Skip to Main Content
U.S. Forest Service
Caring for the land and serving people

United States Department of Agriculture

Home > Search > Publication Information

  1. Share via EmailShare on FacebookShare on LinkedInShare on Twitter
    Dislike this pubLike this pub
    Author(s): D. Paul Jackson; R. Kasten DumroeseJames P. Barnett
    Date: 2012
    Source: Forest Ecology and Management. 265: 1-12.
    Publication Series: Scientific Journal (JRNL)
    Station: Rocky Mountain Research Station
    PDF: Download Publication  (1.1 MB)


    Container longleaf pine (Pinus palustris) seedlings often survive and grow better after outplanting than bareroot seedlings. Because of this, most longleaf pine are now produced in containers. Little is known about nursery fertilization effects on the quality of container longleaf pine seedlings and how that influences outplanting performance. We compared various fertilization rates (0.5, 1, 2, 3, or 4 mg nitrogen (N) per week for 20 weeks) for two crops (2004 and 2005) of container longleaf pine, grown inside a fullycontrolled greenhouse (2004 and 2005) or in an outdoor compound (2005). Seedlings grew larger in the nursery with increasing amounts of N. After 20 weeks of fertilizer treatment, seedlings received two additional fertigations at the same treatment rate to promote hardening, N concentrations declined sharply, and seedlings shifted biomass production toward roots. Overall, shoots showed more plasticity to N rate than did roots. Survival of either crop after outplanting was unaffected by nursery N rate. For both crops, no seedlings emerged from the grass stage during the first year after outplanting, and during the second year, more seedlings exited the grass stage and were taller as N rate increased up to 3 mg per week. By the third field season, nearly all seedlings in the 2004 crop had exited the grass stage, whereas 44% of 2005 crop grown at 1 mg N had yet to initiate height growth, either because of differences in seed source between the two crop years or because of droughty conditions. Our data suggests that an application rate of about 3 mg N per week for 20 weeks plus two additional applications during hardening yields satisfactory nursery growth as well as field response for the container type we used. The potential for improving field performance by using more robust fall fertilization during nursery production should be investigated.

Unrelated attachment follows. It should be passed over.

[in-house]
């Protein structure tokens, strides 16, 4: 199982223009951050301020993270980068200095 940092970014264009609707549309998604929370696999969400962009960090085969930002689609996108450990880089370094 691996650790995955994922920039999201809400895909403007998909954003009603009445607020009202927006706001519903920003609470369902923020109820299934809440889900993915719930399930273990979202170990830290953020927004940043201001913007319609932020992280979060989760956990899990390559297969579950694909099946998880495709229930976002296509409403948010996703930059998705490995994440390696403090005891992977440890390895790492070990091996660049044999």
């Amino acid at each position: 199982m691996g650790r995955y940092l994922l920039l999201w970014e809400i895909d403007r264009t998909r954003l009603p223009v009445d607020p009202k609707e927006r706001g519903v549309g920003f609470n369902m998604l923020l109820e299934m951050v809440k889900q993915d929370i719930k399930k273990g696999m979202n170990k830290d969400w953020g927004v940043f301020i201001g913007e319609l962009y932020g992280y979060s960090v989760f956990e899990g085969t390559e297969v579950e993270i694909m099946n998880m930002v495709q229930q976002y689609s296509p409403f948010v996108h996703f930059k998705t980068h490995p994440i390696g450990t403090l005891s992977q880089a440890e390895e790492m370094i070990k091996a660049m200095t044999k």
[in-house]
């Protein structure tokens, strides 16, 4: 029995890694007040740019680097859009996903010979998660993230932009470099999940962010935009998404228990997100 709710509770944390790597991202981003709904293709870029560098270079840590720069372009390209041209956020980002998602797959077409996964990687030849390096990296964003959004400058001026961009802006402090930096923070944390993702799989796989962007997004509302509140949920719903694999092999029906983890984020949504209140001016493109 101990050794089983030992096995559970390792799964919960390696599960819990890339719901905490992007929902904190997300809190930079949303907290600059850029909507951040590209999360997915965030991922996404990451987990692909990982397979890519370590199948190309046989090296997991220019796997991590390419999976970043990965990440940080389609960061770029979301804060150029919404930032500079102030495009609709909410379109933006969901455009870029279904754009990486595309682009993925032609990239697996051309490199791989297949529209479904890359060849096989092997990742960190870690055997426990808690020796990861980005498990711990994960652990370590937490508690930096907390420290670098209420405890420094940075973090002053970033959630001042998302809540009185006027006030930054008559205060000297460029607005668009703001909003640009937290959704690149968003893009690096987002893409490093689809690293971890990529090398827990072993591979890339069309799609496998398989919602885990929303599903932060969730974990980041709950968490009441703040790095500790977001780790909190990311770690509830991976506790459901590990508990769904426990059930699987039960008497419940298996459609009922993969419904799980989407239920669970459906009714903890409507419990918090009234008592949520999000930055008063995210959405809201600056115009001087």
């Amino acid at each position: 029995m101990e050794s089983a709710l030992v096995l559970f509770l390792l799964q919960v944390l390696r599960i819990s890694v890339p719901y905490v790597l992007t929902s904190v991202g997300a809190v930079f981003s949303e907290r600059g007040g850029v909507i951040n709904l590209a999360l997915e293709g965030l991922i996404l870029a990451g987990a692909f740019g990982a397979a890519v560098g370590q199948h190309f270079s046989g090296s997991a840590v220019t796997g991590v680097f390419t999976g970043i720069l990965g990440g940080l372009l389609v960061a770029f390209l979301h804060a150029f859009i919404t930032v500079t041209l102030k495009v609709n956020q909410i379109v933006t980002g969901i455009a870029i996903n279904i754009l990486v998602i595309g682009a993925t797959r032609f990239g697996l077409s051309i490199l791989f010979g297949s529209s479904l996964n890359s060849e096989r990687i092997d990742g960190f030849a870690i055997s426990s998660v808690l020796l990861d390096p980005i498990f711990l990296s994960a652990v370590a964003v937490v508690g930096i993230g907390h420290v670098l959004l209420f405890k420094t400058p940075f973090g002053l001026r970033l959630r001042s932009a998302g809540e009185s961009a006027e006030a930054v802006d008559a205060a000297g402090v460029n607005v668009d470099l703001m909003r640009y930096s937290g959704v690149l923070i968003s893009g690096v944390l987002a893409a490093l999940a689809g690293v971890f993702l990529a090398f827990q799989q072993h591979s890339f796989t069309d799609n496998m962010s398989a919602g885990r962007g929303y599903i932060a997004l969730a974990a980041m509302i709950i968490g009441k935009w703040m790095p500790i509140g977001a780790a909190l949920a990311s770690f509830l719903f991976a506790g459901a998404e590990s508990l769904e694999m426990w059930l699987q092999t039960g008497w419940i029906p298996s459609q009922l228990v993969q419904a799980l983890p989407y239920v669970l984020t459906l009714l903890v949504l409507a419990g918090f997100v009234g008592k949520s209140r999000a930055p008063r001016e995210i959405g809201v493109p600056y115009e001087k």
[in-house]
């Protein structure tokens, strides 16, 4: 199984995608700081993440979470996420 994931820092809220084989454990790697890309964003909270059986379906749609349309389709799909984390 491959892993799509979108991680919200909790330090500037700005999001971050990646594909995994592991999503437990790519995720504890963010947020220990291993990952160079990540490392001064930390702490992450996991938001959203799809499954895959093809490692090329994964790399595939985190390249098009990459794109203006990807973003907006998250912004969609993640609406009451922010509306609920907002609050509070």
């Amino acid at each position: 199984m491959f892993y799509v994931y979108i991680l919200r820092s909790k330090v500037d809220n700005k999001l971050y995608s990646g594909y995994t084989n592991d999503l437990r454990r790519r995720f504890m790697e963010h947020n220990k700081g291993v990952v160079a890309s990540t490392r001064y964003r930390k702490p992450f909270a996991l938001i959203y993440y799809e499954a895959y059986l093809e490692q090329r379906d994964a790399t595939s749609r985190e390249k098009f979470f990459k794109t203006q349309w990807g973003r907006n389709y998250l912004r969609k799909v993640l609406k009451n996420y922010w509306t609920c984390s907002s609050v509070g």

Publication Notes

    • You may send email to to request a hard copy of this publication.
    • (Please specify exactly which publication you are requesting and your mailing address.)
    • We recommend that you also print this page and attach it to the printout of the article, to retain the full citation information.
    • This article was written and prepared by U.S. Government employees on official time, and is therefore in the public domain.


    Jackson, D. Paul; Dumroese, R. Kasten; Barnett, James P. 2012. Nursery response of container Pinus palustris seedlings to nitrogen supply and subsequent effects on outplanting performance. Forest Ecology and Management. 265: 1-12.


    Google Scholar


    fertilization, nitrogen, seedling quality, longleaf pine, grass stage, container seedling

    Related Search

    XML: View XML
Show More
Show Fewer
Jump to Top of Page